Skip to main content
Longitudinal Relationships Between Habituation and Temperament in Infancy
Merrill-Palmer Quarterly (1997)
  • Wallace E. Dixon Jr.
  • P H Smith
  • Jeffrey J Jankowski
  • Marlene M Sanscrainte
  • Brenda K Davidson
  • Tim W. Loboschefski
The long-term predictive validity of several measures of infant habituation and later aspects of temperament were examined. Both habituation rate (trials to criterion) and number of peak fixations were significantly associated with five of nine temperament dimensions. As well, total looking time was related to several of the same temperament dimensions. Babies who habituated sooner (fewer trials to criterion) at 5 months of age and had fewer peak fixations during habituation were generally rated by their mothers as more active, more intense, and more negative in mood, and being less persistent and less adaptable at 13 and 20 months of age. In addition, age differences were found in temperament measures: Compared to ratings at 13 months, 20-month-olds were less active, more adaptable, and more persistent. Older infants also were more sensitive to environmental fluctuations and displayed more positive responsivity to new stimuli.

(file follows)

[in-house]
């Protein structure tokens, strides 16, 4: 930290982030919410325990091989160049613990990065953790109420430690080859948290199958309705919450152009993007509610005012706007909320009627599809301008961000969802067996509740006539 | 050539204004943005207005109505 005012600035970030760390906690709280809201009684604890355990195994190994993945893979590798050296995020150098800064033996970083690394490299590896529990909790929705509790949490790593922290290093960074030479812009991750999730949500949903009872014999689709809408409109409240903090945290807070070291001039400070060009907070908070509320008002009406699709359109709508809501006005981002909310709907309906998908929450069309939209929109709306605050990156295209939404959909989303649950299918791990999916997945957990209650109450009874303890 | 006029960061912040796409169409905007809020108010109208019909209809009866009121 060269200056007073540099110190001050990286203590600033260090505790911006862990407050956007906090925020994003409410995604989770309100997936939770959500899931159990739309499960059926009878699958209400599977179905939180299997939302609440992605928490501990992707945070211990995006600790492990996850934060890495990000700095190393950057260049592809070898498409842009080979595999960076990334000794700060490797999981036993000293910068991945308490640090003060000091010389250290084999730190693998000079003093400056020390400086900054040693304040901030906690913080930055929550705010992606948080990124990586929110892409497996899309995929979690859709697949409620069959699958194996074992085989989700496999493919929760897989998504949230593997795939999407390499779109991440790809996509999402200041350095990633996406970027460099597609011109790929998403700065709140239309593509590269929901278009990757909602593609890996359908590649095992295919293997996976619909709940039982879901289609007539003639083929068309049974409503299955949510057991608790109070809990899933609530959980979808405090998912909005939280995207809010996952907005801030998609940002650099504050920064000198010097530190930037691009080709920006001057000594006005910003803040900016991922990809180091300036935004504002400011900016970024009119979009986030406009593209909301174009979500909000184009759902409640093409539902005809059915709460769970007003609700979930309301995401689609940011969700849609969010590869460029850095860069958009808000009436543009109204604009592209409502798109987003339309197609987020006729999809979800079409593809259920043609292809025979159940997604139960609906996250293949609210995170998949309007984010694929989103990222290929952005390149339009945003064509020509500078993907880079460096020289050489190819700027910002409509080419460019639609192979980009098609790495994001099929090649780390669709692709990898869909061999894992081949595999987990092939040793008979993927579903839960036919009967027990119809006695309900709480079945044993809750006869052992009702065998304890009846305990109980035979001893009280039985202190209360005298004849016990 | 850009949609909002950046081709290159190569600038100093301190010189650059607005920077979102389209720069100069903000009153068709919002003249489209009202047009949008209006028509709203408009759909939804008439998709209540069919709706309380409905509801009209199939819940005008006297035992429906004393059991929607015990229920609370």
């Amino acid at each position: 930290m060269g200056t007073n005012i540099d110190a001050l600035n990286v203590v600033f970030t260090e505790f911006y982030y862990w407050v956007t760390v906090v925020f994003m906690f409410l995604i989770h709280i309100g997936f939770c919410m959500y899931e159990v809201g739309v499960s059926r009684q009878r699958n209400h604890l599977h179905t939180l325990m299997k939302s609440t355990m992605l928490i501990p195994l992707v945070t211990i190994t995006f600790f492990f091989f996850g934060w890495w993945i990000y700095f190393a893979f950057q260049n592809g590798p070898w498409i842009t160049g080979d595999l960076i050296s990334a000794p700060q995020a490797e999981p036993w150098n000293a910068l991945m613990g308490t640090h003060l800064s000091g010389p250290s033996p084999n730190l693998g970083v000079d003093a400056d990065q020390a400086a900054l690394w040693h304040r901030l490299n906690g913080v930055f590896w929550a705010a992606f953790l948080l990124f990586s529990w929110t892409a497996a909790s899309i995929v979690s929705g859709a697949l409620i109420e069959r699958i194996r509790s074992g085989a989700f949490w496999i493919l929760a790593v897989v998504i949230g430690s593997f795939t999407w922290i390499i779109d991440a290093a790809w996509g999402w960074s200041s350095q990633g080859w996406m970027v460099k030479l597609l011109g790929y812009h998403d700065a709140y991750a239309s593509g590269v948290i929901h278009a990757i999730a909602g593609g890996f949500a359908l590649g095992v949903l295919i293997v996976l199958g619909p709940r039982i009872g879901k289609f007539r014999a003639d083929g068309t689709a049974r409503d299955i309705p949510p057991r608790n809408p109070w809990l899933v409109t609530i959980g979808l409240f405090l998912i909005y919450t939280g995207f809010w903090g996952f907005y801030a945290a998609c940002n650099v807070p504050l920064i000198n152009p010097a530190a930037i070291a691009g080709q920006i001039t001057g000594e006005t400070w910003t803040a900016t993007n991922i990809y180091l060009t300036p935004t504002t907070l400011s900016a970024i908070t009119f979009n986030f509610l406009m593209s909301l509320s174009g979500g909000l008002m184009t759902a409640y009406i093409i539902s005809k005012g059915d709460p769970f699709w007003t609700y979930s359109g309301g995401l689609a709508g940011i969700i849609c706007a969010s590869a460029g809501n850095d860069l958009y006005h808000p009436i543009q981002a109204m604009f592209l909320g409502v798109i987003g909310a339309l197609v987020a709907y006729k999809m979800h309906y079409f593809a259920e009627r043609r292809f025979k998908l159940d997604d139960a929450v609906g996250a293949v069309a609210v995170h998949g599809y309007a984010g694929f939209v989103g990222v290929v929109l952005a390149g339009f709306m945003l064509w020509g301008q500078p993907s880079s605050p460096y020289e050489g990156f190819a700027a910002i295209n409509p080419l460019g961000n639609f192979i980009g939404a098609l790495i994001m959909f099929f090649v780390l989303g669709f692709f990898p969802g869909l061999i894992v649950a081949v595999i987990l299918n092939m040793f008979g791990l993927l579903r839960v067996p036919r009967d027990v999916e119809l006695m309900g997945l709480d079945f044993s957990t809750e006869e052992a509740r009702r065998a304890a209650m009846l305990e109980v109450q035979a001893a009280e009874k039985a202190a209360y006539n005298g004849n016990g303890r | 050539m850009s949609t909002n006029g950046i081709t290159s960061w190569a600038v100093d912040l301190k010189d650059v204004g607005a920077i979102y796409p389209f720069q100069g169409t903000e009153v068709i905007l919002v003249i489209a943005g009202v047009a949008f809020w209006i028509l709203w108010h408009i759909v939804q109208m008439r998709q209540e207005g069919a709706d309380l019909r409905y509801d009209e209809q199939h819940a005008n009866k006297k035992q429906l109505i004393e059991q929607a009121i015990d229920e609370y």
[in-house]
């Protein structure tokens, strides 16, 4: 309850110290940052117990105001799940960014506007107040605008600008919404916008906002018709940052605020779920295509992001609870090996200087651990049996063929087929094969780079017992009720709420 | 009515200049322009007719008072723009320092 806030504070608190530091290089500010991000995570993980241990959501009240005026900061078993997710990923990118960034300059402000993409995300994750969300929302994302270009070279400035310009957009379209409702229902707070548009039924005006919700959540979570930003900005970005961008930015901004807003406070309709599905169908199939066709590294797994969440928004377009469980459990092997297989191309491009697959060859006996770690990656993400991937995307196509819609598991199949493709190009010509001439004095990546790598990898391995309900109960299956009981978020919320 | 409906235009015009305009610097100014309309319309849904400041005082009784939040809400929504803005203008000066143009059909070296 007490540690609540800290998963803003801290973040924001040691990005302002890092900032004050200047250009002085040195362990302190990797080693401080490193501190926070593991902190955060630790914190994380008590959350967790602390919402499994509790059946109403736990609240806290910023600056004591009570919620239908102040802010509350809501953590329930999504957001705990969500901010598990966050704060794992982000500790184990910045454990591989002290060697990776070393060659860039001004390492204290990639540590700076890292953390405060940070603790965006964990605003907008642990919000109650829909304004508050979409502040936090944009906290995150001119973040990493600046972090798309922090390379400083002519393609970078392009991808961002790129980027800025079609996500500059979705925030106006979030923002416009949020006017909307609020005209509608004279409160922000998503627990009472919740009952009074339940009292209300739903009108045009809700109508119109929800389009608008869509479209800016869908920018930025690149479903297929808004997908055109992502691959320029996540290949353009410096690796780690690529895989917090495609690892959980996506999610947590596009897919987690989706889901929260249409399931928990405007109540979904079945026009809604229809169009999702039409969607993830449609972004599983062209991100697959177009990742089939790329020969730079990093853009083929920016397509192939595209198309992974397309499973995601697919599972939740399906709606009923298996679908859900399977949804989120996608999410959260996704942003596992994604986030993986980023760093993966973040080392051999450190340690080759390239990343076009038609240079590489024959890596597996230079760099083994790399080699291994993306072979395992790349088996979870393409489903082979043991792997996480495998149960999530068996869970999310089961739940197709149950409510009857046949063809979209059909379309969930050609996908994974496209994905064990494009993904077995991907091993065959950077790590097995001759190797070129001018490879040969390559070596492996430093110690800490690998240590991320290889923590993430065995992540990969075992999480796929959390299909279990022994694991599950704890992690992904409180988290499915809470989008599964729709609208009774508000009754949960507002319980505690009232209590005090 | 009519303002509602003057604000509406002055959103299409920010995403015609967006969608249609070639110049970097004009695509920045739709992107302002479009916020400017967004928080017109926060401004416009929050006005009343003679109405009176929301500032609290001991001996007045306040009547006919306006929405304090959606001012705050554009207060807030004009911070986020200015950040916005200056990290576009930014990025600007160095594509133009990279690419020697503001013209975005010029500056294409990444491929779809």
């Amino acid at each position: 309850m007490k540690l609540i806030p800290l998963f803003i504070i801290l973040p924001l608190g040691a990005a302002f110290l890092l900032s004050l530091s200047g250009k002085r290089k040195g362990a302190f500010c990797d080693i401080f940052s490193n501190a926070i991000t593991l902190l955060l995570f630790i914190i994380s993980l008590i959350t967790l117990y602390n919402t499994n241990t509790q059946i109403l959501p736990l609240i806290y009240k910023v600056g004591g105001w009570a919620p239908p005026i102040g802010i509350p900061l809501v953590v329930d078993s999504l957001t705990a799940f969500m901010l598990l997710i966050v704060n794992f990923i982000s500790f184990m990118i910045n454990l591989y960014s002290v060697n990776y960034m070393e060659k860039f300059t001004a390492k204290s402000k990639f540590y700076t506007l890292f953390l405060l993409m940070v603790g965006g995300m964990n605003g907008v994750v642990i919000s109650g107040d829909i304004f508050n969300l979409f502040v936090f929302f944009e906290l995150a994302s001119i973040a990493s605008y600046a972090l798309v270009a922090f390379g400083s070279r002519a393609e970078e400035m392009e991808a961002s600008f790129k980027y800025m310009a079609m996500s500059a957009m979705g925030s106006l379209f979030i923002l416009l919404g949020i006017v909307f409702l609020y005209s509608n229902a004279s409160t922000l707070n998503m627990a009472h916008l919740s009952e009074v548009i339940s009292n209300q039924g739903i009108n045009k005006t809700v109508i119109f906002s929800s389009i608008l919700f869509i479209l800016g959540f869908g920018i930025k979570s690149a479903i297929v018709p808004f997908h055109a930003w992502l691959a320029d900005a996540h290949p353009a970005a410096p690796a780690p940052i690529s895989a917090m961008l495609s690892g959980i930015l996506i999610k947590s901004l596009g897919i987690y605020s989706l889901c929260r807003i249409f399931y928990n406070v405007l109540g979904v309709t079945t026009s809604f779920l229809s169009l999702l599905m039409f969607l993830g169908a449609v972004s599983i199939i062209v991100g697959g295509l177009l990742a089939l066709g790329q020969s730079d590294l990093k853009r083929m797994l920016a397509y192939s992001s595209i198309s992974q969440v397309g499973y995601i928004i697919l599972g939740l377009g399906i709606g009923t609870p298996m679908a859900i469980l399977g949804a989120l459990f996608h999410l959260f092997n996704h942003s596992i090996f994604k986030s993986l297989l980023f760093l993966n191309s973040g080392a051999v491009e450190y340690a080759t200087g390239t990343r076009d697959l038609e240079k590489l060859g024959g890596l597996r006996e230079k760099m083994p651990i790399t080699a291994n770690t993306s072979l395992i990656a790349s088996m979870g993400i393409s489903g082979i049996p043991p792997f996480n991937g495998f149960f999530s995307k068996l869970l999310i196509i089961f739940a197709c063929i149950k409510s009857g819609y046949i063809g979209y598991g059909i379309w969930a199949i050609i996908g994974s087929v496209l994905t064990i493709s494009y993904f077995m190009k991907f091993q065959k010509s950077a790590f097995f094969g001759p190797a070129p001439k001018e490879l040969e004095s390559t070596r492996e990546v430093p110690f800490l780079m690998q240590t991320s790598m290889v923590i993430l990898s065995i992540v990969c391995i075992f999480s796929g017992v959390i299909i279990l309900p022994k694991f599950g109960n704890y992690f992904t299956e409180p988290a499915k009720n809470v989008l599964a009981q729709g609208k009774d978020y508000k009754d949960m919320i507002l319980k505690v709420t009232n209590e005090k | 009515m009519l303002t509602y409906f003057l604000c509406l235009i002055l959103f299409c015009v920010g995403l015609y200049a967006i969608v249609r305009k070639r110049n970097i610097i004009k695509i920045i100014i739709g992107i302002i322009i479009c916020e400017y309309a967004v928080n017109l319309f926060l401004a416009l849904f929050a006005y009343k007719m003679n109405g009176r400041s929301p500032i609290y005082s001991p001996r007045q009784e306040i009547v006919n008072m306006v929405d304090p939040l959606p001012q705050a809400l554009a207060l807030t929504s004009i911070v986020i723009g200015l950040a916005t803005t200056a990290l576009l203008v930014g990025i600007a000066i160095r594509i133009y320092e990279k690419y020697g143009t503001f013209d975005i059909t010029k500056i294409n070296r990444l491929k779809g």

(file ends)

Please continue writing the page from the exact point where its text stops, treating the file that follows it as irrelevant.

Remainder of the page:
• Longitudinal,
  • Relationships,
  • Habituation,
  • Temperament,
  • Infancy,
  • Infants,
  • Cognition,
  • Language development,
  • Child development,
  • Distractibility,
  • Mental stimulation
Publication Date
April, 1997
Publisher Statement
A PDF of the final version of an article may be deposited by authors on their personal website, institutional repository, or not-for-profit server 12 months after publication. This document was originally published in Merrill-Palmer Quarterly.
Citation Information
Wallace E. Dixon Jr., P H Smith, Jeffrey J Jankowski, Marlene M Sanscrainte, et al.. "Longitudinal Relationships Between Habituation and Temperament in Infancy" Merrill-Palmer Quarterly Vol. 43 (1997) p. 291 - 304 ISSN: 0272-930X
Available at: